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Shaken Wisdom

Shaken Wisdom: Irony and Meaning in Postcolonial African Fiction

Gloria Nne Onyeoziri
Copyright Date: 2011
Pages: 192
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  • Book Info
    Shaken Wisdom
    Book Description:

    In her focus on irony and meaning in postcolonial African fiction, Gloria Nne Onyeoziri refers to an internal subversion of the discourse of the wise and the powerful, a practice that has played multiple roles in the circulation of knowledge, authority, and opinion within African communities; in the interpretation of colonial and postcolonial experience; and in the ongoing resistance to tyrannies in African societies. But irony is always reversible and may be used to question the oppressed as well as the oppressor, shaking all presumptions of wisdom. Although the author cites numerous African writers, she selects six works by Chinua Achebe, Ahmadou Kourouma, and Calixthe Beyala for her primary analysis.

    Modern Language Initiative

    eISBN: 978-0-8139-3200-2
    Subjects: Language & Literature

Table of Contents

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  1. Front Matter
    (pp. i-vi)
  2. Table of Contents
    (pp. vii-viii)
  3. Acknowledgments
    (pp. ix-xii)
  4. INTRODUCTION: African Ironies?
    (pp. 1-22)

    Irony can be a response to an oppressor convinced of his superior wisdom. It can suggest that its user’s wisdom is superior. Irony can also hold the line on traditional wisdom shaken by disruptive events. Wisdom itself can be ironic, therefore shaken from the inside. Wisdom displayed as absolute truth, by an older generation, for example, for some homogeneous community, can in turn be displayed ironically by a younger generation anxious to affirm its own claim to knowledge, understanding, and freedom. Irony can be a tradition, but it can also subvert traditions or perhaps hide traditions in itself in order...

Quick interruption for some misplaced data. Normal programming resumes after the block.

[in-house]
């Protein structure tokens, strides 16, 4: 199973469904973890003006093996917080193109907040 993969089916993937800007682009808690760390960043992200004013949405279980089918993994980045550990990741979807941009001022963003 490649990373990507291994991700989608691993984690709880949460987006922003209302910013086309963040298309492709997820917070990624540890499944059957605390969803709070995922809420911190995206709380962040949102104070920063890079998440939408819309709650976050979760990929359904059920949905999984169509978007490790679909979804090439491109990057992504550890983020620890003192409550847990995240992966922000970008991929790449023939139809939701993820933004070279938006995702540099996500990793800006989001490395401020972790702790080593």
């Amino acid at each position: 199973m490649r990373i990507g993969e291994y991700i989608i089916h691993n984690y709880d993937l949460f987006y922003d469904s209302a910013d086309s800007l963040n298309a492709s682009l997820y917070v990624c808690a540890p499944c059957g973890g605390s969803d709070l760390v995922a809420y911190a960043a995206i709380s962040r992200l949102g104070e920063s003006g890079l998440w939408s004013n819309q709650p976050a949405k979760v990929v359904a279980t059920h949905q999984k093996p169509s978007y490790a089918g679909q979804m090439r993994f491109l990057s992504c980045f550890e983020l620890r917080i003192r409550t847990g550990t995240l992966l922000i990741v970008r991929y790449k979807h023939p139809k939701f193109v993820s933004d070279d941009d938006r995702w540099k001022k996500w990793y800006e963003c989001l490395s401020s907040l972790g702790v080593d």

5. CHAPTER ONE From Rhetoric to Semantics
    (pp. 23-46)

    Under what circumstances does a literary discourse need to be ironic? Since written texts and representations of orality are often interdependent in the context of African fiction, irony helps interlocutors express two apparently contradictory facts: their sense of community and their unease with one another. As a reinterpretation of an oral discursive practice, the written text may be born out of a traumatic and divisive cultural rupture. In Cheikh Hamidou Kane’s novelL’Aventure ambiguë(1961;Ambiguous Adventure[1972]), the words of the dowager princess known as the Grande Royale, addressed to a communal gathering, reflect the dynamics of such a...

  6. CHAPTER TWO Interpreting Irony
    (pp. 47-64)

    A translator undertaking an English version of Calixthe Beyala’sAmours sauvagesmight hesitate in translating the name that the narrator-protagonist Ève-Marie gives to the young woman whose strangled body is found on the doorstep of her apartment: Should “Mlle Personne” be translated as “Miss Somebody” or “Miss Nobody”? With her characters’ names ranging from Plethora to Opportune des Saintes-Guinnées, Beyala is a powerful practitioner of onomastic irony. The young victim’s name is ostensibly based on the fact thatnobodyknows who she is: “A young woman was sprawled out on the floor. Nobody had ever seen her in the neighbourhood,...